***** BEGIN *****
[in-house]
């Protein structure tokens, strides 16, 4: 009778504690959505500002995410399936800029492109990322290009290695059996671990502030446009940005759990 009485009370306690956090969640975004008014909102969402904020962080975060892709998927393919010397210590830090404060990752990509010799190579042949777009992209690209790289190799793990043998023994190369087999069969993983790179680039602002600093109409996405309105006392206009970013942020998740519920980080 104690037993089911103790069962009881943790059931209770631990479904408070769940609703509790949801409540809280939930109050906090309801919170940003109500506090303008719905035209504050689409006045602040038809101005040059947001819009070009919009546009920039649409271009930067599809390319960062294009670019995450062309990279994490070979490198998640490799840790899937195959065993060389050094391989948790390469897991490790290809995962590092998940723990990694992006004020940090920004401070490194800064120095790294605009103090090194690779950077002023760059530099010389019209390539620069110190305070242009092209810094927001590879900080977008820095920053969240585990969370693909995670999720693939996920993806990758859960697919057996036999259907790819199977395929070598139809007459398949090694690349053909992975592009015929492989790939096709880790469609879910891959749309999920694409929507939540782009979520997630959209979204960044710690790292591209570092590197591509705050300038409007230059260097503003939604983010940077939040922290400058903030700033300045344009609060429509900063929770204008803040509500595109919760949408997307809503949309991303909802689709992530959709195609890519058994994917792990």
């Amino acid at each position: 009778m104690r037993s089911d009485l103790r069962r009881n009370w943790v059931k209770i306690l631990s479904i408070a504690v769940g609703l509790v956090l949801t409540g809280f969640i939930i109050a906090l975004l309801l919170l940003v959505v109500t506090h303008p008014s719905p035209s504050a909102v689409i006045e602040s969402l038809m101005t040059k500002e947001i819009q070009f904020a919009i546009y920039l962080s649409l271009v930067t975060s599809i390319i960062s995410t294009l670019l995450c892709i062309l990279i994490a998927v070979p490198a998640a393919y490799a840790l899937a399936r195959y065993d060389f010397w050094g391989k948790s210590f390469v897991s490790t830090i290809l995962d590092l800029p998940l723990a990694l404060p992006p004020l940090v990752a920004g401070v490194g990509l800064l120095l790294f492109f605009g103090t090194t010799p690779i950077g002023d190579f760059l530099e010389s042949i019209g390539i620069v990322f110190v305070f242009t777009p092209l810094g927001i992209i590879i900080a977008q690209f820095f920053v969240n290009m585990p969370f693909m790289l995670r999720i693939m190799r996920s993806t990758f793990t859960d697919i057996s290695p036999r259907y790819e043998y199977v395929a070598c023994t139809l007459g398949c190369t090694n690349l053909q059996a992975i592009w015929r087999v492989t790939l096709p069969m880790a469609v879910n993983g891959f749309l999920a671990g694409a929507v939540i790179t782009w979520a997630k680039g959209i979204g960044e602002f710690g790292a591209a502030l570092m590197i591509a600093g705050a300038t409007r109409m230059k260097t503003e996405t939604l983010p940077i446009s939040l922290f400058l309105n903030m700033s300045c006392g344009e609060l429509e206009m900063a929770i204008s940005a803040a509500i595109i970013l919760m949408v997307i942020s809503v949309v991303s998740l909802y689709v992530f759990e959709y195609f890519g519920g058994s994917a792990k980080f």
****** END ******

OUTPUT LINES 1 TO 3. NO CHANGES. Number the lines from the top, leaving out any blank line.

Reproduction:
[in-house]
């Protein structure tokens, strides 16, 4: 009778504690959505500002995410399936800029492109990322290009290695059996671990502030446009940005759990 009485009370306690956090969640975004008014909102969402904020962080975060892709998927393919010397210590830090404060990752990509010799190579042949777009992209690209790289190799793990043998023994190369087999069969993983790179680039602002600093109409996405309105006392206009970013942020998740519920980080 104690037993089911103790069962009881943790059931209770631990479904408070769940609703509790949801409540809280939930109050906090309801919170940003109500506090303008719905035209504050689409006045602040038809101005040059947001819009070009919009546009920039649409271009930067599809390319960062294009670019995450062309990279994490070979490198998640490799840790899937195959065993060389050094391989948790390469897991490790290809995962590092998940723990990694992006004020940090920004401070490194800064120095790294605009103090090194690779950077002023760059530099010389019209390539620069110190305070242009092209810094927001590879900080977008820095920053969240585990969370693909995670999720693939996920993806990758859960697919057996036999259907790819199977395929070598139809007459398949090694690349053909992975592009015929492989790939096709880790469609879910891959749309999920694409929507939540782009979520997630959209979204960044710690790292591209570092590197591509705050300038409007230059260097503003939604983010940077939040922290400058903030700033300045344009609060429509900063929770204008803040509500595109919760949408997307809503949309991303909802689709992530959709195609890519058994994917792990």
């Amino acid at each position: 009778m104690r037993s089911d009485l103790r069962r009881n009370w943790v059931k209770i306690l631990s479904i408070a504690v769940g609703l509790v956090l949801t409540g809280f969640i939930i109050a906090l975004l309801l919170l940003v959505v109500t506090h303008p008014s719905p035209s504050a909102v689409i006045e602040s969402l038809m101005t040059k500002e947001i819009q070009f904020a919009i546009y920039l962080s649409l271009v930067t975060s599809i390319i960062s995410t294009l670019l995450c892709i062309l990279i994490a998927v070979p490198a998640a393919y490799a840790l899937a399936r195959y065993d060389f010397w050094g391989k948790s210590f390469v897991s490790t830090i290809l995962d590092l800029p998940l723990a990694l404060p992006p004020l940090v990752a920004g401070v490194g990509l800064l120095l790294f492109f605009g103090t090194t010799p690779i950077g002023d190579f760059l530099e010389s042949i019209g390539i620069v990322f110190v305070f242009t777009p092209l810094g927001i992209i590879i900080a977008q690209f820095f920053v969240n290009m585990p969370f693909m790289l995670r999720i693939m190799r996920s993806t990758f793990t859960d697919i057996s290695p036999r259907y790819e043998y199977v395929a070598c023994t139809l007459g398949c190369t090694n690349l053909q059996a992975i592009w015929r087999v492989t790939l096709p069969m880790a469609v879910n993983g891959f749309l999920a671990g694409a929507v939540i790179t782009w979520a997630k680039g959209i979204g960044e602002f710690g790292a591209a502030l570092m590197i591509a600093g705050a300038t409007r109409m230059k260097t503003e996405t939604l983010p940077i446009s939040l922290f400058l309105n903030m700033s300045c006392g344009e609060l429509e206009m900063a929770i204008s940005a803040a509500i595109i970013l919760m949408v997307i942020s809503v949309v991303s998740l909802y689709v992530f759990e959709y195609f890519g519920g058994s994917a792990k980080f």